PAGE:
"Nobody kills him, but me."
This trope is used in narratives to show the ultimate loathing between two parties. Tension becomes so high that one won't even allow their rival to fall onto another's sword. The two are bound by to meet in a battlefield, mano y mano. Anything else would seem cheap.
To put it in Spurs perspective, what if the Spurs had beaten the Indiana Pacers in the 2014 Finals? The Spurs go on a Liam Neeson like revenge quest only to play Indiana!?!? How robbed would we all have been? It had to be the Heat. The Spurs needed to stand over the Heat's lifeless corpse.
Imagine if someone other than Daniel-son had ended Johnny and the despicable Cobra Kai. And what if Mel Gibson had not been allowed to stab Tavington in the heart in the Patriot? How unsatisfied would you feel? Tavington killed TWO of his sons! An ending where Mel Gibson is informed that Tavington has died of dysentery...no thanks.
This is how I feel watching the Oklahoma City Thunder this year. It's an unfitting end to a great villain. They deserve better.
It's unsatisfying. I can't stand watching them wounded and suffering. I hate that something like injuries has caused their undoing. I am begging for them to get up. I am praying for miracles. All so they can rise and fail at the hand of the Spurs.
I don't like the Thunder and if we're being honest, most of it comes from jealousy. I know, it's tough to be jealous as a Spurs fan. But, for a while it looked like the Thunder had hit the jackpot in a way that even the Spurs hadn't. A small market team that had three or four homegrown superstars in Kevin Durant, Russell Westbrook, James Harden and Serge Ibaka. That just felt like straight cheating.
The Thunder became villains because they stole another city's franchise and moved to Oklahoma of all places. Then they turned out to be amazing. Then a ton of people from Texas decided to become Thunder Fans because Kevin Durant had stopped into Austin for a year. Then everyone said they were such nice guys. Then they became not nice guys and started hating the media. Kevin Durant even turned heel on the public this year in the same way a great wrestler would, starting with his bitter tweets about Kawhi being a system player in the Finals. A great heel turn is supposed to invoke rage from fans and KD did just that. Watch Hulk Hogan join the NWO for reference. I'll admit I wanted to watch Durant get power bombed through a table a few times in the past 12 months. But mostly, they’re villains because they aren’t the Spurs and I don’t like anyone who isn’t the Spurs. And teams who have potential to beat the Spurs make me mad and sad. But, through it all...I was jealous.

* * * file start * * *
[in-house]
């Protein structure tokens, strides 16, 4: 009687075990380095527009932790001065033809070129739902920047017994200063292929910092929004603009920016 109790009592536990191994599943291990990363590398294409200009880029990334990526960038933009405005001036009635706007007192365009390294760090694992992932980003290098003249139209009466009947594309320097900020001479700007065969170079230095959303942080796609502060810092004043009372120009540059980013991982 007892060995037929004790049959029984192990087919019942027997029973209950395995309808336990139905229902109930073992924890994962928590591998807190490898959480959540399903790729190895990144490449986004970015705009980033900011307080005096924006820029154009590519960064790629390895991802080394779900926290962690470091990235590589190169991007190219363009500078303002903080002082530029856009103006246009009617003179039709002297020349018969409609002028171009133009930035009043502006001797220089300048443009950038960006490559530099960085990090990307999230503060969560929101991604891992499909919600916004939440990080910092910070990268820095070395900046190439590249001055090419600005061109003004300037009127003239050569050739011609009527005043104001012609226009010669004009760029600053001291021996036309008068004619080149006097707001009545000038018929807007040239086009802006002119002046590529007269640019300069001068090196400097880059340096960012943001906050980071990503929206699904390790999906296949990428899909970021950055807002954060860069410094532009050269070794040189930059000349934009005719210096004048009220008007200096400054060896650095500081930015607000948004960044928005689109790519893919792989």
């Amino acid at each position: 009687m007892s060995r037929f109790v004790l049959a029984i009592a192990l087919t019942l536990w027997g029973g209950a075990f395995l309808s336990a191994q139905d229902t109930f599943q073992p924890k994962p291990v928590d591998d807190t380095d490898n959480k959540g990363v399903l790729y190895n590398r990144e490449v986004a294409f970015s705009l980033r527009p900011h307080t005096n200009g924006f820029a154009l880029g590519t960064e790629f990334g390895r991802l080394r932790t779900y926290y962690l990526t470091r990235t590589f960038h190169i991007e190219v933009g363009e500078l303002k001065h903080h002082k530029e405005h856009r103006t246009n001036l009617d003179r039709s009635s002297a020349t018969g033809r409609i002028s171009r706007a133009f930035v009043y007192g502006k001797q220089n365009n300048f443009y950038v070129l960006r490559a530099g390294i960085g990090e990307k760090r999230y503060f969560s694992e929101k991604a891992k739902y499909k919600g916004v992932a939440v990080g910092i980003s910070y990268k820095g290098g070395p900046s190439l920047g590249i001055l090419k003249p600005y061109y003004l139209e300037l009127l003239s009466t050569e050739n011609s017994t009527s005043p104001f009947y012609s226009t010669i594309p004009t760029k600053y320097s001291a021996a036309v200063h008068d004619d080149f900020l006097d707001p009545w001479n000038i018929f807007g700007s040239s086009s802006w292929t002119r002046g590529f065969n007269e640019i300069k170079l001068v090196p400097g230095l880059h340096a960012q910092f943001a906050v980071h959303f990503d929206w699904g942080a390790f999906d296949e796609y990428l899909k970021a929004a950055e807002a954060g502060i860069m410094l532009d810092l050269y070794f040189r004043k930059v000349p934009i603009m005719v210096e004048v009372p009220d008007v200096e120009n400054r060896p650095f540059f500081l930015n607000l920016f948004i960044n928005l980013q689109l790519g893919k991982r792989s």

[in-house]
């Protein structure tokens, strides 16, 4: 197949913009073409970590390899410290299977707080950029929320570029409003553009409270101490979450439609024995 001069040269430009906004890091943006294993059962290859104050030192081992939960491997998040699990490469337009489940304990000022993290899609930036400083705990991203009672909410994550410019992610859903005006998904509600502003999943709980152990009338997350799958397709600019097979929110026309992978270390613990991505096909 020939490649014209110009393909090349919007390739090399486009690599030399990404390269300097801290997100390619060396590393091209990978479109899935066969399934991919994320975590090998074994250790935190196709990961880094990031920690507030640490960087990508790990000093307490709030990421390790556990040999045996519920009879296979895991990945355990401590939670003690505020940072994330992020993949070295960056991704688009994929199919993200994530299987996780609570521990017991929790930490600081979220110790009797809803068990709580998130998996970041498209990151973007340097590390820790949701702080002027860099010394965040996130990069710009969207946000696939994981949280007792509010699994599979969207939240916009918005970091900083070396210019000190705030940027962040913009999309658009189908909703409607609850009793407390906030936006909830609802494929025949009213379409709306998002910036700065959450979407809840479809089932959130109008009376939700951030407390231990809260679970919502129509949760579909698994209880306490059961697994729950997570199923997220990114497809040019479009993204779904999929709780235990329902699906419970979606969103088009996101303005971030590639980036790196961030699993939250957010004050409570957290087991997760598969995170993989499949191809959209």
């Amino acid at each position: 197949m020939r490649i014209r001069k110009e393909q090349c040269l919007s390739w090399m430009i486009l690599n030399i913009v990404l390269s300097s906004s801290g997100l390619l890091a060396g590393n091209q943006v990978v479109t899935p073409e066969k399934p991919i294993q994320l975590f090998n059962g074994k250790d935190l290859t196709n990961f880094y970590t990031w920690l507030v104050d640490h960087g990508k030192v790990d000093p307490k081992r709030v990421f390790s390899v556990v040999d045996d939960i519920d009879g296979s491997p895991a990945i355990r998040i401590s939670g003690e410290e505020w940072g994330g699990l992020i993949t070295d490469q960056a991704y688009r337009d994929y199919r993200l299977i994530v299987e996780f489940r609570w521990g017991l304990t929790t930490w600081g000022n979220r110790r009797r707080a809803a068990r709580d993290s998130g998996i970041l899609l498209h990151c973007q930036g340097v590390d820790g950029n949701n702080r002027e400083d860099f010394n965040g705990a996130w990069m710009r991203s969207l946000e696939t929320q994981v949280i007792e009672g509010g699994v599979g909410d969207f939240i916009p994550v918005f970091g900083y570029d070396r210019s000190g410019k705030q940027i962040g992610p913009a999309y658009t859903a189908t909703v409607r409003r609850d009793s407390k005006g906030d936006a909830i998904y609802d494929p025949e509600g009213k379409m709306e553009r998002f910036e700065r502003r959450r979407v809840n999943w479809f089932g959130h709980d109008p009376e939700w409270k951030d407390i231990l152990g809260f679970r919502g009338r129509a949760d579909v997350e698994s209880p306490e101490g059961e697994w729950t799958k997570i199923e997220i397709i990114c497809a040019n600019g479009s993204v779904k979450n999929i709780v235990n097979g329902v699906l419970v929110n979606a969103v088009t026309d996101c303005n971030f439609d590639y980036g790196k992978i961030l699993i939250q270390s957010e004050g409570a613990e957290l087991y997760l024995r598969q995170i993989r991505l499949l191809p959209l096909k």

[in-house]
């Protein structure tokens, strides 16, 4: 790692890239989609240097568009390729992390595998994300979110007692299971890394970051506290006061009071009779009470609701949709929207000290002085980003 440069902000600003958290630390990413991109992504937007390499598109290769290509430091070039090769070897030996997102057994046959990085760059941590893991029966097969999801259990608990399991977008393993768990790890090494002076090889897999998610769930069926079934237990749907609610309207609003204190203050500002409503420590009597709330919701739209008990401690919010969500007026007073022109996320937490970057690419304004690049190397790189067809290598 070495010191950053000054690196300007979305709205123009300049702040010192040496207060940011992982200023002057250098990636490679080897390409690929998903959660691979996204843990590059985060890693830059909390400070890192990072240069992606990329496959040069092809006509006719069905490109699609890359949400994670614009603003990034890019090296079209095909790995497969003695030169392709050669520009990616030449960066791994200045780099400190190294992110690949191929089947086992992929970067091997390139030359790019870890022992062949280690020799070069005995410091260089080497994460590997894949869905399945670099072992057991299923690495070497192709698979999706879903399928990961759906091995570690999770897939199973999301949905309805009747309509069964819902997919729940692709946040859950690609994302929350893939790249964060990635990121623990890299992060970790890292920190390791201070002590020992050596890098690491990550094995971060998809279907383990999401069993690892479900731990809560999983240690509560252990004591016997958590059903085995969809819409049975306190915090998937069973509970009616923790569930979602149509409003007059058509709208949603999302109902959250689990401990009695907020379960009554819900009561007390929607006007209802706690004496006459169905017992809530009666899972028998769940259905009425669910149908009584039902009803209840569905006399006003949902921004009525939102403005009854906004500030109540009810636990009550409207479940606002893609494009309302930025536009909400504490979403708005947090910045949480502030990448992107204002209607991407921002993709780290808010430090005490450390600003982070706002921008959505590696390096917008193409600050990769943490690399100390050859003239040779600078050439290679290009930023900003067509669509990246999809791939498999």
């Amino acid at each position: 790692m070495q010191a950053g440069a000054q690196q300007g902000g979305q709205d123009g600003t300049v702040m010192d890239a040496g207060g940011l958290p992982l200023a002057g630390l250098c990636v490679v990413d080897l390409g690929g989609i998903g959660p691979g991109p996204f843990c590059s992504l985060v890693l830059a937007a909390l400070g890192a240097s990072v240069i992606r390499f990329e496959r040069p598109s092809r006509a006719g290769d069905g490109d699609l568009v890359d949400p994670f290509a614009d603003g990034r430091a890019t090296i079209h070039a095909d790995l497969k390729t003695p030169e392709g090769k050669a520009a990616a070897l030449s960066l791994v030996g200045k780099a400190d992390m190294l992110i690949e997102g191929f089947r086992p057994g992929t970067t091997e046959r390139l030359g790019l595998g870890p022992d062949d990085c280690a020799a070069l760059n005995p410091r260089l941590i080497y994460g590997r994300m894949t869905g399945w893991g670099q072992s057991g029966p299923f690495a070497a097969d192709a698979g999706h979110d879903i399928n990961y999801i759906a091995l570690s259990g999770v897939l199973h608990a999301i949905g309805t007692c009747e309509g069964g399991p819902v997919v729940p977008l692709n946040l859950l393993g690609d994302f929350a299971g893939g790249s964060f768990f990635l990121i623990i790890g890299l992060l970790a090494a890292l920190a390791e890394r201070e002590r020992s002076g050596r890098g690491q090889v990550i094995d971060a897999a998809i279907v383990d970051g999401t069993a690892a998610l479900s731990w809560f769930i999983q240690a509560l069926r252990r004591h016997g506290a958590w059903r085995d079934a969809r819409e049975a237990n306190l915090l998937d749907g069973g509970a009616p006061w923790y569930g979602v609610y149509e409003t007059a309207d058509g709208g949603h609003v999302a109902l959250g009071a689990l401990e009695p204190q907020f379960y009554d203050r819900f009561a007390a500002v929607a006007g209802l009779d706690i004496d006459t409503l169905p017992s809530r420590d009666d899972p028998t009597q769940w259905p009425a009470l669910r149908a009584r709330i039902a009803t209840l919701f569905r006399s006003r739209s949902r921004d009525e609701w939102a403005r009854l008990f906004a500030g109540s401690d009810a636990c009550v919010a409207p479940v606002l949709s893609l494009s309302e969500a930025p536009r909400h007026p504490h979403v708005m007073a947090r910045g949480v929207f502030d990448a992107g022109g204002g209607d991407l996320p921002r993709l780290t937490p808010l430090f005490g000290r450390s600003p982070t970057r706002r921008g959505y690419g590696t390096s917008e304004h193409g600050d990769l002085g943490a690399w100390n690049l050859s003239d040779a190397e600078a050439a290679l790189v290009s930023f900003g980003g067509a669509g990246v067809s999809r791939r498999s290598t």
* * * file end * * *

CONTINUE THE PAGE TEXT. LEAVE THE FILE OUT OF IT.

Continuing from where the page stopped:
My jealousy started in 2012 when an under-23 Thunder team knocked out the Spurs. The Spurs were playing the best basketball I'd ever seen. You know the story, 20 straight wins, yada, yada. Then it was over.
Even though the Miami Heat dispatched the Thunder in 5 games in the Finals, as Harden stood with his arms around Westbrook and Durant's necks, I thought to myself "oh no...they're going to do this forever." I was terrified they were going to make everyone forget about the Spurs.
Three years later and we're at an entirely different place. The Spurs have risen like a phoenix to the greatest heights in their franchise history, firmly securing their place in basketball lore. While the Thunder (who no longer have James Harden, as you probably know) are fighting and clawing to make the 8 seed in the West. They still haven't won a title and there's legitimately a "curse of the bambino" brewing in OKC. Could it be the dubbed the "Curse of the Beardino?"
Russell Westbrook has been awe inspiring this year. He's been the greatest thing to watch in basketball. He's literally played every game like it's a game 7. You have to root for that. But, we are starting to see that never ending engine sputter. The tank looks like it might be nearing E.
At one point in the first half of the Spurs' blowout victory in OKC, Westbrook drove into the lane for a death defying layup, crashing and tearing his way to the hole. It was a play that has defined him over the years. He displays no regard for himself or anyone else. These plays have resulted in highlight reel clips throughout the majority of this season. This time, the ball never even touched the rim. It careened off the backboard and went back the other way with a sea of black jerseys.
It made me realize how battered the Thunder are. There was no Durant to hit an efficient shot on the next trip and no Serge Ibaka to clean up the mistake. It was just Westbrook. Army crawling through the mud, trying to muster enough strength to take his team with him. And I want them to get up. Just like I want the Spurs to beat the Thunder, if someone is going to beat the Spurs, it has to be them.
It was so satisfying to beat the Thunder in the Western Conference Finals. Most Spurs fans knew that the Spurs could beat the Heat, but I had serious doubts about the Thunder. Their athleticism and recklessness is intimidating to a team that's so orchestrated. The Thunder are the only team that I've ever felt can truly intimidate the Spurs. But, the Spurs won. They cut, sliced and carved the Thunder to pieces.
Everyone thought that it was a collision course to another slobber-knocker. A best of three, if you will. Where the two foes would slug it out again. Which makes watching Durant getting taken down by a bone in his foot so depressing. He needs to have the ball stolen from him by Kawhi Leonard on the final possession of the Western Conference Finals.
If you're wearing a black hat, the cowboy with the white hat shoots you. It's just the way it works. The villain can't be poisoned by a thorn. Now the Spurs are left kicking dust, awaiting another worthwhile foe. We're on the verge of a great rivalry, but the final showdown between OKC and the Spurs may never come.
What a shame.